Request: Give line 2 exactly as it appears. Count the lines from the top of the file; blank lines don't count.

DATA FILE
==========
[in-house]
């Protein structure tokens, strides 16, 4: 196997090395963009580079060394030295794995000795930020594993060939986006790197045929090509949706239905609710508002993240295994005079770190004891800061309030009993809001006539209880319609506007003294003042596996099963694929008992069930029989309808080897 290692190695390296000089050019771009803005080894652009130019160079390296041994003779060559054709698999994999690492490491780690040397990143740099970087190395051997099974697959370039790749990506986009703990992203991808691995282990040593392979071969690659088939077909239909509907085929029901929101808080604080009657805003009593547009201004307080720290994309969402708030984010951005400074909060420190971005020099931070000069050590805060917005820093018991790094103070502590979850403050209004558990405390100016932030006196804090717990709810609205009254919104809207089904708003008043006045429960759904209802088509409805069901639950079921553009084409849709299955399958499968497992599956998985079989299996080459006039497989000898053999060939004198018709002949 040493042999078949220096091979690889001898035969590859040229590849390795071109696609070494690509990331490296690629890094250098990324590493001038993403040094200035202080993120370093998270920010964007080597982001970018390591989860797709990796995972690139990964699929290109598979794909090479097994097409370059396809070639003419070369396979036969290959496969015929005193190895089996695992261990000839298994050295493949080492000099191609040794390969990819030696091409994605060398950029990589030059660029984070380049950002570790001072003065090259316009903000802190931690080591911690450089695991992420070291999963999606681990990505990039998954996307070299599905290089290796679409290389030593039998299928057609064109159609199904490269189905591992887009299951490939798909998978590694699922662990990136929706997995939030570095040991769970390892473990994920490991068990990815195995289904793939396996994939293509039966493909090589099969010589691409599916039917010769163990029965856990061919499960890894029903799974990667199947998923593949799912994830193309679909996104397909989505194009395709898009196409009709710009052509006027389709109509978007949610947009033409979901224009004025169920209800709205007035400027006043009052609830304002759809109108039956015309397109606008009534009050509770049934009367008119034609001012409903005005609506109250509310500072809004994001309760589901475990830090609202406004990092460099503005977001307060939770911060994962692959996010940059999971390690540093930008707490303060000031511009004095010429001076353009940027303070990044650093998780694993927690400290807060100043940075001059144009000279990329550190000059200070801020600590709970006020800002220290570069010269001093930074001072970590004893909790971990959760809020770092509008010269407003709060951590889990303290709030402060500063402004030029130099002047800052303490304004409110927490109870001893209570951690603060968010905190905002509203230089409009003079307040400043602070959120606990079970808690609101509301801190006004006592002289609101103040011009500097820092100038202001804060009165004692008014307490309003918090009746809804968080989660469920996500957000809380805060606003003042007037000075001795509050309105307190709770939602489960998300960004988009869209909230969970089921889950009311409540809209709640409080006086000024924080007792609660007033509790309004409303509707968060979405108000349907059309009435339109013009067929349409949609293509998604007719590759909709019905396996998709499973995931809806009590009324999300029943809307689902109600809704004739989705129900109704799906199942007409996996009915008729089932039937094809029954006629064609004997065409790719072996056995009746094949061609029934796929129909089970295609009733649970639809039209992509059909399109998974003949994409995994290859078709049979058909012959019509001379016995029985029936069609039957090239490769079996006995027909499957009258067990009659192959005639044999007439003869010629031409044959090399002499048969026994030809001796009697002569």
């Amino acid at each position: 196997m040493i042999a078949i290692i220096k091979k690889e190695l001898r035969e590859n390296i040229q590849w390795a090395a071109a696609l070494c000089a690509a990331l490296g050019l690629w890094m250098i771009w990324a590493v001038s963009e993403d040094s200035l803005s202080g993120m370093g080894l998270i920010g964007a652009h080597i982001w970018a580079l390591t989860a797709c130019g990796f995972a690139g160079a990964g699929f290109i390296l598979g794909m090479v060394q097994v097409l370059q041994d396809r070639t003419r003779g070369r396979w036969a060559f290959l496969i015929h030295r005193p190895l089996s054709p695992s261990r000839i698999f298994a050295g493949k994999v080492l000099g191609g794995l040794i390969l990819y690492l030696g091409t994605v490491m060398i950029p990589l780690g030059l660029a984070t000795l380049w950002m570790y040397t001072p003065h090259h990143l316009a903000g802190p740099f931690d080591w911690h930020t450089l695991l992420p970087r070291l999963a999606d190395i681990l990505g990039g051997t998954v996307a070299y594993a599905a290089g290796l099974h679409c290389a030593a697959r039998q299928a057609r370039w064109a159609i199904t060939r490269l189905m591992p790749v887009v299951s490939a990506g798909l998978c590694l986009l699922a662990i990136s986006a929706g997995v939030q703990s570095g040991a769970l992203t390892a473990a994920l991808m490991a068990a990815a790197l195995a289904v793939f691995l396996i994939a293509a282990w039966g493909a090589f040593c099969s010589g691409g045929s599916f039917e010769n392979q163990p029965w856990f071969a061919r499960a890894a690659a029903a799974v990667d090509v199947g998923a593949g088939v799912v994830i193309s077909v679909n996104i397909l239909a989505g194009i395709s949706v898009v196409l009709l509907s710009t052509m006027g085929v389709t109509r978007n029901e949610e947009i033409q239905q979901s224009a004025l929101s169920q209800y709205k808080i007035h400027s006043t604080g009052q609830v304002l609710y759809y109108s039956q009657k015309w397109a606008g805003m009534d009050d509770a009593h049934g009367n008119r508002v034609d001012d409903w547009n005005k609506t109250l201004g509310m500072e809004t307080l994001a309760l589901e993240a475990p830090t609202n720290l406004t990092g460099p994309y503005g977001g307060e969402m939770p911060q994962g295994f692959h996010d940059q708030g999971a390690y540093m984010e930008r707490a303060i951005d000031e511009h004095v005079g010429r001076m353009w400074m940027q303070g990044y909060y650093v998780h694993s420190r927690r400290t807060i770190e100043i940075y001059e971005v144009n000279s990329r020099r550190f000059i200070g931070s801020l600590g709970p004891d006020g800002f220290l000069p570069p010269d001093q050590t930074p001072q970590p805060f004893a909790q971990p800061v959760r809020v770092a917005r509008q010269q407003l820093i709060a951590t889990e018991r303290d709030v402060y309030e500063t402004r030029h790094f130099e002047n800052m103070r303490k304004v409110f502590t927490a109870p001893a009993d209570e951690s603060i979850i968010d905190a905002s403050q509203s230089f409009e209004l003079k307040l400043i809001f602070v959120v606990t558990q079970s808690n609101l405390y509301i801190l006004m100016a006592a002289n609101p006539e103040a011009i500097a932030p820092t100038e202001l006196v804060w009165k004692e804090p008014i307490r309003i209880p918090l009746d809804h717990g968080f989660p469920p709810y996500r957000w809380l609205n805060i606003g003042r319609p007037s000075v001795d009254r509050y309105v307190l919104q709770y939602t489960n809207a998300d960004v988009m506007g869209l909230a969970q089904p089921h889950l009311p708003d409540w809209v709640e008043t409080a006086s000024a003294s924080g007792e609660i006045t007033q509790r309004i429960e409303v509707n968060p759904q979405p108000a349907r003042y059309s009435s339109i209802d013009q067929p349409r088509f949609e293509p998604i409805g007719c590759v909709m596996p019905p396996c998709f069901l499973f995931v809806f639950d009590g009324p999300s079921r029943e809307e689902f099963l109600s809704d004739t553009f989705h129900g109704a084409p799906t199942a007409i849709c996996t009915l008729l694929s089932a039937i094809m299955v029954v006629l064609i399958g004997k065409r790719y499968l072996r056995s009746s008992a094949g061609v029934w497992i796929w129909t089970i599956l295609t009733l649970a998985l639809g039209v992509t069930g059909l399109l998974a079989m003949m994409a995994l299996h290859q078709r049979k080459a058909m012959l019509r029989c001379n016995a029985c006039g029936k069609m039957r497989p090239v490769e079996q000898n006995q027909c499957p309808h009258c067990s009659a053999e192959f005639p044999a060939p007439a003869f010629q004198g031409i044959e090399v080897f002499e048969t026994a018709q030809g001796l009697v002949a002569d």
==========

């Protein structure tokens, strides 16, 4: 196997090395963009580079060394030295794995000795930020594993060939986006790197045929090509949706239905609710508002993240295994005079770190004891800061309030009993809001006539209880319609506007003294003042596996099963694929008992069930029989309808080897 290692190695390296000089050019771009803005080894652009130019160079390296041994003779060559054709698999994999690492490491780690040397990143740099970087190395051997099974697959370039790749990506986009703990992203991808691995282990040593392979071969690659088939077909239909509907085929029901929101808080604080009657805003009593547009201004307080720290994309969402708030984010951005400074909060420190971005020099931070000069050590805060917005820093018991790094103070502590979850403050209004558990405390100016932030006196804090717990709810609205009254919104809207089904708003008043006045429960759904209802088509409805069901639950079921553009084409849709299955399958499968497992599956998985079989299996080459006039497989000898053999060939004198018709002949 040493042999078949220096091979690889001898035969590859040229590849390795071109696609070494690509990331490296690629890094250098990324590493001038993403040094200035202080993120370093998270920010964007080597982001970018390591989860797709990796995972690139990964699929290109598979794909090479097994097409370059396809070639003419070369396979036969290959496969015929005193190895089996695992261990000839298994050295493949080492000099191609040794390969990819030696091409994605060398950029990589030059660029984070380049950002570790001072003065090259316009903000802190931690080591911690450089695991992420070291999963999606681990990505990039998954996307070299599905290089290796679409290389030593039998299928057609064109159609199904490269189905591992887009299951490939798909998978590694699922662990990136929706997995939030570095040991769970390892473990994920490991068990990815195995289904793939396996994939293509039966493909090589099969010589691409599916039917010769163990029965856990061919499960890894029903799974990667199947998923593949799912994830193309679909996104397909989505194009395709898009196409009709710009052509006027389709109509978007949610947009033409979901224009004025169920209800709205007035400027006043009052609830304002759809109108039956015309397109606008009534009050509770049934009367008119034609001012409903005005609506109250509310500072809004994001309760589901475990830090609202406004990092460099503005977001307060939770911060994962692959996010940059999971390690540093930008707490303060000031511009004095010429001076353009940027303070990044650093998780694993927690400290807060100043940075001059144009000279990329550190000059200070801020600590709970006020800002220290570069010269001093930074001072970590004893909790971990959760809020770092509008010269407003709060951590889990303290709030402060500063402004030029130099002047800052303490304004409110927490109870001893209570951690603060968010905190905002509203230089409009003079307040400043602070959120606990079970808690609101509301801190006004006592002289609101103040011009500097820092100038202001804060009165004692008014307490309003918090009746809804968080989660469920996500957000809380805060606003003042007037000075001795509050309105307190709770939602489960998300960004988009869209909230969970089921889950009311409540809209709640409080006086000024924080007792609660007033509790309004409303509707968060979405108000349907059309009435339109013009067929349409949609293509998604007719590759909709019905396996998709499973995931809806009590009324999300029943809307689902109600809704004739989705129900109704799906199942007409996996009915008729089932039937094809029954006629064609004997065409790719072996056995009746094949061609029934796929129909089970295609009733649970639809039209992509059909399109998974003949994409995994290859078709049979058909012959019509001379016995029985029936069609039957090239490769079996006995027909499957009258067990009659192959005639044999007439003869010629031409044959090399002499048969026994030809001796009697002569």